As an employer, you undoubtedly understand the importance of keeping sexual harassment out of your place of work. After all, victims of sexual harassment may have a legal claim against you for not intervening.
Sexual harassment can involve unwanted attention, contact or remarks. Often, a harasser directs one or more of these toward a specific individual. Sexual harassment does not have to have a defined target, however.
A climate of harassment
Ambient sexual harassment occurs when the workplace turns into a stereotypical locker room. That is, rather than having an employee direct the harassment toward another person, the sexual harassment is general in nature. For example, workers may have pornographic screen savers, tell off-color jokes or pass around explicit material. All of these may make other workers feel uncomfortable, of course.
A duty to investigate
It is easy for ambient sexual harassment to become part of the workplace culture, so you likely want to curtail it as quickly as possible. If you are unsure about the source of the ambient harassment, you may have a duty to investigate. When conducting your investigation, you may need to gather evidence, interview witnesses and make factual determinations.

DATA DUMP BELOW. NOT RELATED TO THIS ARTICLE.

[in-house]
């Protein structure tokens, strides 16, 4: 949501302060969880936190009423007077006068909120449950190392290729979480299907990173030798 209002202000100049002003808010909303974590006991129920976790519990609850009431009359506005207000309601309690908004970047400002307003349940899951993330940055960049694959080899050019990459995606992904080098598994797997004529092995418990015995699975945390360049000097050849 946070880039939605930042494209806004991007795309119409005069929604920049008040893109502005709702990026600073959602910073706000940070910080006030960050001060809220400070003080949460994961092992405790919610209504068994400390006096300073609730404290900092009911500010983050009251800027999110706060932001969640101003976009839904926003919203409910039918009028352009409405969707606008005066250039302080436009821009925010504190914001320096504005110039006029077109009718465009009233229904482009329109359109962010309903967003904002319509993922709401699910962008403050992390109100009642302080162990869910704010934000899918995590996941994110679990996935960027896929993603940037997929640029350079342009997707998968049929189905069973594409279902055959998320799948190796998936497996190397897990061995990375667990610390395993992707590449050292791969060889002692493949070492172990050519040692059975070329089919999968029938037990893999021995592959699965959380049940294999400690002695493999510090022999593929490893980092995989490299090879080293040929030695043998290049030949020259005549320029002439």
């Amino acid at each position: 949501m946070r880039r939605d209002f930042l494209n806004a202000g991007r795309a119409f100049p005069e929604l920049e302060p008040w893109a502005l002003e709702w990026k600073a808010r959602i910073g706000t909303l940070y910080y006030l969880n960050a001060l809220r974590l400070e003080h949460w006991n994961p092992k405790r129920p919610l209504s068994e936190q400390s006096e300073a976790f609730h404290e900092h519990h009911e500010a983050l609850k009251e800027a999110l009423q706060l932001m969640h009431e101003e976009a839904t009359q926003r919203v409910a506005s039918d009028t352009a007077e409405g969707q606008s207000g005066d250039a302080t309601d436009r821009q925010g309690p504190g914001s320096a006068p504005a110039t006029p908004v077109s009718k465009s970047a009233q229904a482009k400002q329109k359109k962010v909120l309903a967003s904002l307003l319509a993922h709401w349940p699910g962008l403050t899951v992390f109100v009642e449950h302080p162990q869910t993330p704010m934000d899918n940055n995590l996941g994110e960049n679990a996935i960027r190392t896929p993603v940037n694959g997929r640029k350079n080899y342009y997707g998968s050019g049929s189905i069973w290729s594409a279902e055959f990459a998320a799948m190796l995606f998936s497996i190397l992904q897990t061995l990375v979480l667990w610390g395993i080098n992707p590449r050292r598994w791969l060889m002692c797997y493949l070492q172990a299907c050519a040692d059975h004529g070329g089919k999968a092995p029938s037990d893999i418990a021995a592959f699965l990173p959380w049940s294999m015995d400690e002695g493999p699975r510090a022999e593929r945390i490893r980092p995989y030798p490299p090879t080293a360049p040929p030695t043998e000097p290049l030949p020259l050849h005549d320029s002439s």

An outside resource
If ambient sexual harassment is a significant problem at your business, you may not be able to conduct a meaningful investigation without outside help. Bringing in a neutral party to investigate the matter may give your investigation credence. An experienced independent investigator may also give you recommendations for ending ambient sexual harassment.
While you have a great deal on your plate, it is important to treat ambient sexual harassment as seriously as you treat targeted harassment. Ultimately, if you have a problem at your job site, taking steps to stop the harassment may help you avoid legal liability.